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We have always known that social media is an important tool that college coaches use to evaluate the character of their recruits. Now, it’s been proven to be a viable way for recruits to create meaningful exposure to and communicate with college coaches. To put it simply, in 2020 social media is a huge part of the recruiting process and if you aren’t using it as a tool to help yourself get recruited, you are missing out.
We have several articles about the importance of social media and steps you can take to ensure you are recruitable online. These resources include, Coaches Want Players with Clean Social Media and Be Smart About Social Media. If the message in these articles is not clear enough about your need to have clean online footprint, research and feedback from our college coach surveys should be convincing.
Over the years, we’ve asked college coaches from every level questions about the importance of social media. Here’s a sampling of feedback:
When we ask coaches, “On a scale of 1 (not at all important) to 10 (extremely important), please rate how important it is for a recruit to have clean social media.” Nearly half of the coach respondents have ranked it a 10 with the vast majority (around 80%) ranked it 7 or higher.
In a separate question we asked coaches, “What are 1 or 2 things that a recruit might do that will cause you to cross them off your recruiting list immediately regardless of how good they are?” Predictably, more than a few coaches mentioned “Bad social media,” or something similar.
Another question we’ve asked is, “How do you feel about a high school player using their social media for recruiting related purposes (e.g. to share recruiting video and game footage, to DM/message coaches, etc.)?” Every coach has responded favorably to the use of social media for recruiting related purposes, while nearly half of the responses indicated that they like it. Additionally, half of the coaches indicated that they either occasionally or frequently find players through social media.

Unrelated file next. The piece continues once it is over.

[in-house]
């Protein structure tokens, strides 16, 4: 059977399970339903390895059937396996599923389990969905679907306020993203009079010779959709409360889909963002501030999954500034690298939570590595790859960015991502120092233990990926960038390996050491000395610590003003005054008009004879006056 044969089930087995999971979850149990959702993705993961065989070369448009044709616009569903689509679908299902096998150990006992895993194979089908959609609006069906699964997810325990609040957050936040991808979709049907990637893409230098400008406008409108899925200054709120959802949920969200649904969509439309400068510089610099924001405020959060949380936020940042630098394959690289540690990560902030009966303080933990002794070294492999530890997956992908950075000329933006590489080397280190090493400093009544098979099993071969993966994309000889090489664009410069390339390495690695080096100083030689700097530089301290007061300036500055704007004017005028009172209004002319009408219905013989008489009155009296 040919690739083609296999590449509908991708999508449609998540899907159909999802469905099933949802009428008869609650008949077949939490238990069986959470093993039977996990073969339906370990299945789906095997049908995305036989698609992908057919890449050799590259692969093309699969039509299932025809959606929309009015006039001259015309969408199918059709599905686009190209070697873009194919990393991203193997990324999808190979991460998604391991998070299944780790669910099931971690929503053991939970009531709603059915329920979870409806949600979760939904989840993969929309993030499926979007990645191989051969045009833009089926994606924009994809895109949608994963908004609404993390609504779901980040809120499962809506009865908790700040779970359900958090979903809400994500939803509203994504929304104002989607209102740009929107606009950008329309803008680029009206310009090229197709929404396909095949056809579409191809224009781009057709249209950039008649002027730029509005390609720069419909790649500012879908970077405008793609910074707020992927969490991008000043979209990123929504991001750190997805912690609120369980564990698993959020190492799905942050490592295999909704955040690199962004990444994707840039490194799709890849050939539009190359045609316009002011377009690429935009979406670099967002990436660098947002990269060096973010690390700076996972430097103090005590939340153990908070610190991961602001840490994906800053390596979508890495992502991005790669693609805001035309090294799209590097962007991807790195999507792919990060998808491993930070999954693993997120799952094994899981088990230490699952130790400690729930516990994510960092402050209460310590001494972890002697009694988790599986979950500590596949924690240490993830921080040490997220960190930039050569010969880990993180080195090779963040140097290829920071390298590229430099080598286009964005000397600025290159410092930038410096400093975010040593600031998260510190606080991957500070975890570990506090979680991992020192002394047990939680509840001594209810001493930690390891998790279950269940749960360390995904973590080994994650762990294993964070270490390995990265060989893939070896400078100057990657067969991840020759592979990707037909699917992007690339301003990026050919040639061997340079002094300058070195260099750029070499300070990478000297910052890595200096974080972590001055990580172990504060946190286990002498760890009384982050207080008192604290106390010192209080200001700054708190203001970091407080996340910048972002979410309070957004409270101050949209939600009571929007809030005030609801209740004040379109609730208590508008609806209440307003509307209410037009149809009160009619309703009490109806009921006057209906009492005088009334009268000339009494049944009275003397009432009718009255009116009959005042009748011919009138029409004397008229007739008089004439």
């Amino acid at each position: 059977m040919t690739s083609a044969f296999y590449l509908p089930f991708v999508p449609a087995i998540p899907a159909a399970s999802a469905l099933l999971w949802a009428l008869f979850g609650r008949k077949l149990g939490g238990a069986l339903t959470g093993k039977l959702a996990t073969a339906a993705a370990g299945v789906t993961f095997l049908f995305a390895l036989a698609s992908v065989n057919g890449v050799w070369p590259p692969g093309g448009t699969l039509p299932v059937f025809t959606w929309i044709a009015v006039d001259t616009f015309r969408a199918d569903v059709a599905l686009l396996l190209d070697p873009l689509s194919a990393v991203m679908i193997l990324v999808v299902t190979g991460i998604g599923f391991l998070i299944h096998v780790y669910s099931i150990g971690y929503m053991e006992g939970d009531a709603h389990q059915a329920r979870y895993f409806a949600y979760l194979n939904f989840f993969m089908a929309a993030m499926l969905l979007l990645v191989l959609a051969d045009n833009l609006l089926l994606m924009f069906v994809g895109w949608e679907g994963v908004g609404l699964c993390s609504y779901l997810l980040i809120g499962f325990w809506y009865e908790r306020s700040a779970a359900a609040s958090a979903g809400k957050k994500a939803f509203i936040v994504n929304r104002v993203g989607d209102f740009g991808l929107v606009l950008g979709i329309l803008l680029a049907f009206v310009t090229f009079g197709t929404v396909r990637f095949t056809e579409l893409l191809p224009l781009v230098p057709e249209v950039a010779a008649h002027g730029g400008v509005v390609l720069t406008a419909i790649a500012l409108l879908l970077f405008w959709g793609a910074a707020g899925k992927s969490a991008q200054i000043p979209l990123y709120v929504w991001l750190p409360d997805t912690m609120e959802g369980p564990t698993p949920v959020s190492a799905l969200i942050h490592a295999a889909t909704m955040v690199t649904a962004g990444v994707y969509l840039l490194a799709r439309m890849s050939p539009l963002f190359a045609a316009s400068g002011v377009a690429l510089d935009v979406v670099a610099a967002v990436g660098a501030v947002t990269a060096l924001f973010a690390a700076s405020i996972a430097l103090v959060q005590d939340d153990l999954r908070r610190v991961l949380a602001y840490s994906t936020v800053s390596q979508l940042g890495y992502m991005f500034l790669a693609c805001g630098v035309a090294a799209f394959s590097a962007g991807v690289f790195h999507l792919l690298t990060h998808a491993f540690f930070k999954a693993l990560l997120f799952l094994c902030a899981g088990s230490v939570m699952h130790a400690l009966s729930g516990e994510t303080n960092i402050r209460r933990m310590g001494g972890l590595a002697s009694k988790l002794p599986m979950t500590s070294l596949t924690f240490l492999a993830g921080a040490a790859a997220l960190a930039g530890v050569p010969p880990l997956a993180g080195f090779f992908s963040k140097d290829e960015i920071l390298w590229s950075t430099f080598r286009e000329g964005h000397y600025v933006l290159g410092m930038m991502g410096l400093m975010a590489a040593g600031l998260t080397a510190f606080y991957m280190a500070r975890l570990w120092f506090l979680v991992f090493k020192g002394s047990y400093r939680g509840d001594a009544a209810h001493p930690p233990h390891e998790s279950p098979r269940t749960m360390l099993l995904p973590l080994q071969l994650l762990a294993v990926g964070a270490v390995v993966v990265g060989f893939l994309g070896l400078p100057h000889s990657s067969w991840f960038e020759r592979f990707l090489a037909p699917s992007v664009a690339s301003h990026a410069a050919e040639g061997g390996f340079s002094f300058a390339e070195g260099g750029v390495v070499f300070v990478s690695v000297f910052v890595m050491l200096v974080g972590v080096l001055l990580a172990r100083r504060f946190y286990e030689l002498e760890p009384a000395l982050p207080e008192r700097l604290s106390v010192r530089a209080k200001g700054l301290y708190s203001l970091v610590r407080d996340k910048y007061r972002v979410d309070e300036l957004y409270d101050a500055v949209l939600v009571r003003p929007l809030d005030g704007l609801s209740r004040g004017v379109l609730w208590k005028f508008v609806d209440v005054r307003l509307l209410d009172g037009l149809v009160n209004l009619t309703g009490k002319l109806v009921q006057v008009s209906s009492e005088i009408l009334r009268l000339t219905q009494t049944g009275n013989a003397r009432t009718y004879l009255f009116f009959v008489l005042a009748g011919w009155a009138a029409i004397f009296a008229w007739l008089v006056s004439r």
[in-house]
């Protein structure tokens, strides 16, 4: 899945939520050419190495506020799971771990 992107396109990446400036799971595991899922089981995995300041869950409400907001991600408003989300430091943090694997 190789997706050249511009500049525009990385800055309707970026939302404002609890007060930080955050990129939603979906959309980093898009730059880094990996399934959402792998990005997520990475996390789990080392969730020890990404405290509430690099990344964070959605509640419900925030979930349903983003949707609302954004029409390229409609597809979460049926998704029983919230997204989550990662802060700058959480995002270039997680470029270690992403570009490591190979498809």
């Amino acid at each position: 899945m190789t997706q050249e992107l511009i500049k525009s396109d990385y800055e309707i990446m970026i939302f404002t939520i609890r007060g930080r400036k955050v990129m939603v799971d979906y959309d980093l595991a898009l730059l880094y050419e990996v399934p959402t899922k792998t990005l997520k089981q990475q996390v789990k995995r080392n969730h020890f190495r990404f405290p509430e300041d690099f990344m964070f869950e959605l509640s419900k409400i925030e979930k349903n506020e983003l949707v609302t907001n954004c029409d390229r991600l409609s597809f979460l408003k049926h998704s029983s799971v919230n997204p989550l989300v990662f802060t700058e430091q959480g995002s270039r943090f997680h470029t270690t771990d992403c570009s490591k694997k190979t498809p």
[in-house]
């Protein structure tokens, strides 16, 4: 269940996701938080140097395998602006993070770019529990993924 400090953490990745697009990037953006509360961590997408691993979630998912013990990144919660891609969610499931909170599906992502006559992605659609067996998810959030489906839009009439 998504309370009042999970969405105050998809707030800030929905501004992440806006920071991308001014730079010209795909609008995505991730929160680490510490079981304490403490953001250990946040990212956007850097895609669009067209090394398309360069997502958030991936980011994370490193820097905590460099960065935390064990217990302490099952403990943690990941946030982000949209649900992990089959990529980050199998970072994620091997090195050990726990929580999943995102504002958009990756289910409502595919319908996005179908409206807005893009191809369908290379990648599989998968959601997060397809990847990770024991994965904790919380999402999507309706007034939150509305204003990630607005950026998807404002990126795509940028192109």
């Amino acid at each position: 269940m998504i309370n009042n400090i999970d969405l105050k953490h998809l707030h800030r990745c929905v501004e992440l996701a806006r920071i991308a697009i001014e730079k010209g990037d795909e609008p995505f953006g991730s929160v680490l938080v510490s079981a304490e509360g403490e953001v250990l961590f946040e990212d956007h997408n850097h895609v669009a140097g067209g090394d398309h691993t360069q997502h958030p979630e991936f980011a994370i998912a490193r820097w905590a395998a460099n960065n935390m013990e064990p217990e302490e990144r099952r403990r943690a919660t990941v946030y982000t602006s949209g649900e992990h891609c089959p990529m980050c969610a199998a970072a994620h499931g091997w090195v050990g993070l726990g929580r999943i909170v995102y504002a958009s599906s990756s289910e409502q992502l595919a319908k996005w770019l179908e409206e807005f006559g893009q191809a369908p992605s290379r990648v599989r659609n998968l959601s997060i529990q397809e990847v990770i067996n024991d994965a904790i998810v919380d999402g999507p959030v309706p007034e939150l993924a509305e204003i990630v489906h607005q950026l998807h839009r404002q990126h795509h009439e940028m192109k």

So what does this mean for you as a recruit? It means that everything you do online matters. Coaches are looking at your social media and they are using it to make important decisions about your character and how you might fit in their program. Similar to your body language, coaches are using social media to make important snap judgments about you. Not only are coaches looking at what you say for yourself, they are also looking at what you retweet or share, the frequency of your use, the times that you are using social media (looking to see if you are using it during inappropriate times like during school, at practice, etc.), who you follow and who follows you, how you portray yourself in pictures, and much more.
During the pandemic, many parents have wondered how players continue to get interest and commit to programs, even while there is a dead period. Social media and video are a big part of that. Even before the pandemic, coaches were turning to social media as a way to find recruits. Platforms like Flatground App have made it free and easy to get video and measurable data in the hands of college coaches all over the country. For more on the ins-and-outs of how to use social media to get recruited, read our article on the topic HERE.
Social media is a double-edged sword that you should use carefully, but more than anything, it’s a tool that can really advance your chances of being recruited when used properly. What coaches see in your social media can add to your appeal as a recruit as much as it can hurt. You should use social media as a free way to create exposure to and communicate with college coaches. Set up a quality profile that gives coaches information that they need (grad year, school, teams, positions, measurables, contact info, photos, etc). Use it to show that you are a player with strong character. Use it to show that you can make good decisions and not get caught up in the moment. Post recruiting video, upcoming schedules, and other information that can help college coaches engage with you and evaluate you.
At the same time, you should also use social media as a tool for evaluating coaches at schools of interest in the same way that they are using it to evaluate you. Do they talk about the things you value as important? Are they sharing information that gives you insight to their programs? Use this valuable information to your advantage. Finally, use the mass amounts of information shared on Twitter to learn and improve your critical thinking skills. Many people and organizations are putting out great information, KPB included!
Using social media doesn’t have to be complex. It’s a platform that lends to sharing insight and information about who you are as a player and person. When coaches look to see how you are trending on social media, leave no doubt that you are the type of person that they would want in their program. Show you can make smart decisions and use social platforms to help yourself get recruited!